1) Can I use the QSK 2500 without using the Key/Paddle input? I have adequate delay in my transceiver.
Reply: If there is adequate delay in your transceiver for the Amp T/R relay, then it is not necessary to go through the 1/4” Key/Paddle IN jack. The QSK 2500 and the amp will be keyed by the signal from the transceiver going into the Amp IN phono jack. Assume that the Amp T/R relay requires 12ms delay and that the transceiver provides 15ms delay, Then it is not necessary to use the 'Paddle/Key IN' jack. Just plug the paddle or key into your transceiver and use it as you would normally. Make sure that the amp key signal from the transceiver is connected to the Amp IN phono jack on the front of the QSK 2500. The QSK 2500 requires 8ms or more delay in the transceiver when NOT using the 10ms delay channel. Most amp T/R relays require much more than 8ms so this is normally not a concern.
2) How do you estimate the ready time of the amplifier T/R relays from their specifications?
Reply: Relays are generally specified by both operate time and bounce time. The amp T/R relay is not ready for RF until the end of bounce time. This time is estimated by adding operate and bounce times. For example, 8ms operate time and 4ms bounce time means the relay is not ready for RF for 12ms.
3) If I use the QSK 2500 delayed Key Out signal and have it set at the factory default value of 10ms delay, does it maintain the full length of each dit and dah?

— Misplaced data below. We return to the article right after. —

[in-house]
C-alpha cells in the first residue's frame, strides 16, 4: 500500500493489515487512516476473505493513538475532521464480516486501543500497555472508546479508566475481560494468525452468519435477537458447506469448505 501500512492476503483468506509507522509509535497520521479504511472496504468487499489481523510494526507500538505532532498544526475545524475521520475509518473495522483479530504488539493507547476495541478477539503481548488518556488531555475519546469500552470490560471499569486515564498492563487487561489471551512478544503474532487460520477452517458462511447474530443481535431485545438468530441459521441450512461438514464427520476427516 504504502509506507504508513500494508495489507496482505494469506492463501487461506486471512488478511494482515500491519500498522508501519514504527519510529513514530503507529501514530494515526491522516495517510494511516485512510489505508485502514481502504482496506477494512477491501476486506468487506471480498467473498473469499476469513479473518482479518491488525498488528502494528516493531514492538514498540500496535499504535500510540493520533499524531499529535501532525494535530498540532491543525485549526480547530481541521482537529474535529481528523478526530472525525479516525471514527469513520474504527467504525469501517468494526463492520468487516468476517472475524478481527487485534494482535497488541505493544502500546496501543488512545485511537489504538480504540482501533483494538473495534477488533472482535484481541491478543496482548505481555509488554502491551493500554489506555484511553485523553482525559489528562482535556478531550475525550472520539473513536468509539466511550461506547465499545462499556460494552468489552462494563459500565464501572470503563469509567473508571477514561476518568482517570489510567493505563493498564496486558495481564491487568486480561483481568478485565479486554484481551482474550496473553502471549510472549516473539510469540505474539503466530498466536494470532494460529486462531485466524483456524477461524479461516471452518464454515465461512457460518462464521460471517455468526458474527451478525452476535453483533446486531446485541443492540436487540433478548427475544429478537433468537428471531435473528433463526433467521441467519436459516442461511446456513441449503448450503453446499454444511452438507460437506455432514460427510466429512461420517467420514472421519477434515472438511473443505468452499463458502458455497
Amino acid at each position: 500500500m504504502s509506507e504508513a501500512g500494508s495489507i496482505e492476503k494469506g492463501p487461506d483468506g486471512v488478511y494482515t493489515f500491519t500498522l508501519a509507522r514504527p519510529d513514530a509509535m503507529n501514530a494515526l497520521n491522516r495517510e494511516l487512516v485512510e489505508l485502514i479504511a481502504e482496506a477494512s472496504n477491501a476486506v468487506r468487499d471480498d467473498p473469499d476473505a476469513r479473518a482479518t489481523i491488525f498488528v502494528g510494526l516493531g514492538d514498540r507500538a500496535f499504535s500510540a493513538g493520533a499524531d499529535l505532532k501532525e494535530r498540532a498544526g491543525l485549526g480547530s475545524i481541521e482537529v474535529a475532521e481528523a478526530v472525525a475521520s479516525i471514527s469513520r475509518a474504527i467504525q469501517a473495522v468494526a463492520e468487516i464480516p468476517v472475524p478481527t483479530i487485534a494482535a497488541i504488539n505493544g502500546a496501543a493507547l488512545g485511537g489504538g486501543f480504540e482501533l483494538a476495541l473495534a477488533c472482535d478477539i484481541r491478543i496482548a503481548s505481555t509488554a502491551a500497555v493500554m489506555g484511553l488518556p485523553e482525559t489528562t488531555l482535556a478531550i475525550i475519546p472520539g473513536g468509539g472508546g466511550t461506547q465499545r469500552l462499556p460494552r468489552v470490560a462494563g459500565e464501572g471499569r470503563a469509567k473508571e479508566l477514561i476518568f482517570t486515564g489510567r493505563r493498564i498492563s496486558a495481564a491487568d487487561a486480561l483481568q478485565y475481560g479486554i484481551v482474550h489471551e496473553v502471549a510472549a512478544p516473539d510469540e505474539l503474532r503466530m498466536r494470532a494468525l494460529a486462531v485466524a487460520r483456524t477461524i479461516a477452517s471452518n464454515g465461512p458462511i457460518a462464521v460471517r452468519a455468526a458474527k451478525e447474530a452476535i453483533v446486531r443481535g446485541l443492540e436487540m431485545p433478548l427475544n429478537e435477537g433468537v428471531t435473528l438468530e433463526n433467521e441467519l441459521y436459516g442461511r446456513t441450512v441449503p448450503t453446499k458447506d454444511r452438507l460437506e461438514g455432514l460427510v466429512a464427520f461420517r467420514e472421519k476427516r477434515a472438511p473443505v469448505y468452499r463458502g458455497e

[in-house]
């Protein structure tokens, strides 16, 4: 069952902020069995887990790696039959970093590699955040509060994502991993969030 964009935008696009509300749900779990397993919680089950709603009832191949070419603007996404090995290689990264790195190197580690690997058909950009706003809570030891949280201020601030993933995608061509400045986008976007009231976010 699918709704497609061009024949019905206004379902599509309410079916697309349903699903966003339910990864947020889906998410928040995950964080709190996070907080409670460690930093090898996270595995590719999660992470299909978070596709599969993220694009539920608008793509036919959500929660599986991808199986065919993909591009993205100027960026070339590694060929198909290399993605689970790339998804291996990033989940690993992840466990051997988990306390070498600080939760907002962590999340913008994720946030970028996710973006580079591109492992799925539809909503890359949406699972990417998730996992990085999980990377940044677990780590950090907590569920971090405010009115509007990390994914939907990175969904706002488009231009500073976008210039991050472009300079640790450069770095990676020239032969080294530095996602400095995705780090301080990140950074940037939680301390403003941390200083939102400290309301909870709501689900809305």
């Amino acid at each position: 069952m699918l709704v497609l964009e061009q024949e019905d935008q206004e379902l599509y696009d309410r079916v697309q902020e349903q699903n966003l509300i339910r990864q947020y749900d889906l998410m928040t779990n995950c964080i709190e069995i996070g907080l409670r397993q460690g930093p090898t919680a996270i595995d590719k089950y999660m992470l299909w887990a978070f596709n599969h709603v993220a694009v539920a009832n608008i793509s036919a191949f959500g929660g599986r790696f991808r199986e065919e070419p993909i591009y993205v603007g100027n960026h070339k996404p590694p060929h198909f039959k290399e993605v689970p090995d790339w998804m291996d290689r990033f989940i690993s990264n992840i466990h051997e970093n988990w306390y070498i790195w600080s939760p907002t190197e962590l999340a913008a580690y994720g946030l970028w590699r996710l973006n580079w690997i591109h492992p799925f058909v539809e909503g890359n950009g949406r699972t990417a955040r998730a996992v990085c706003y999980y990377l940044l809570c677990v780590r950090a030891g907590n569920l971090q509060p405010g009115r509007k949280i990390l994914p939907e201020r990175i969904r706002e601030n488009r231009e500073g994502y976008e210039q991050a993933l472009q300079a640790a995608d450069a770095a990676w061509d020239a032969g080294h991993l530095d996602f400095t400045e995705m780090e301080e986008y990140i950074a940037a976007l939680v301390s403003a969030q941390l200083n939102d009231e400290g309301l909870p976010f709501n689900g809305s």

Reply: Yes. Whatever goes into the Paddle/Key Input appears on the Paddle/Key Output 10ms later. The amplifier & QSK 2500 stay keyed on as long as there is RF on the input connector of the amplifier. No RF signal from the transceiver is lost.
4) I just hooked up the QSK 2500 and it stays keyed on. What is happening?
Reply: The most likely cause of this condition is that the 1/4 in Paddle/Key input plug is a mono plug, not a stereo plug. Since the QSK 2500 can accept either a paddle or key input, it always maintains 2 active channels for the paddle. When using a key, computer, or keyer, a stereo plug is still required. The sleeve connection must be open to avoid keying (i.e. shorting to ground) the unused channel.
Update: The current QSK 2500 accepts a mono plug. The QSK unit checks for the ring being grounded at power on. If the ring is grounded, the ring channel is disabled until power off.
5) Why is my amplifier continually keyed while I am sending with QSK?
Reply: The amplifier T/R relay is not fast or rugged enough to be closed and opened for each dit and dah of a transmission. To overcome this shortcoming, the QSK 2500 keys the amplifier T/R relay at the beginning of each transmission and keeps it keyed for 3 seconds (adjustable from 2 to 10 sec) following the last dit or dah of the transmission. Also, the continual keying eliminates the loud T/R relay hammering noise during the transmission.
5) Why use the QSK 2500 for SSB VOX?
Reply: SSB VOX operation is very similar to QSK operation. Normally, VOX operation involves many short transmissions closely spaced in time. VOX operation of an amplifier can cause annoying T/R relay noise and may reduce T/R relay life. The QSK 2500 greatly reduces the number of amplifier T/R relay operations. It holds the amplifier keyed until there is a 31 second or longer gap in transmissions. SSB VOX receive operation is unaffected. The internal QSK switching connects the receiver to the antenna during receive time independent of the amplifier's keyed or unkeyed state.
6) Why does my K1EL WinKeyer not key the QSK 2500 ?
Reply: The problem is that the keying chip in the WinKeyer does not key the output to ground. This keying chip only reduces the voltage to about +1 volt above ground. The voltage must be reduced below +0.6 volt to key the QSK 2500 (and several transceivers). Replacing the socketed original Toshiba TLP627-2 chip with a Panasonic AQW210EH chip solves the problem. (Thanks to Floyd K8AC for this information.)
Update: I have been told that the new WinKeyers have a keying IC that reduces the amp key voltage below +0.6 volt, eliminating the problem.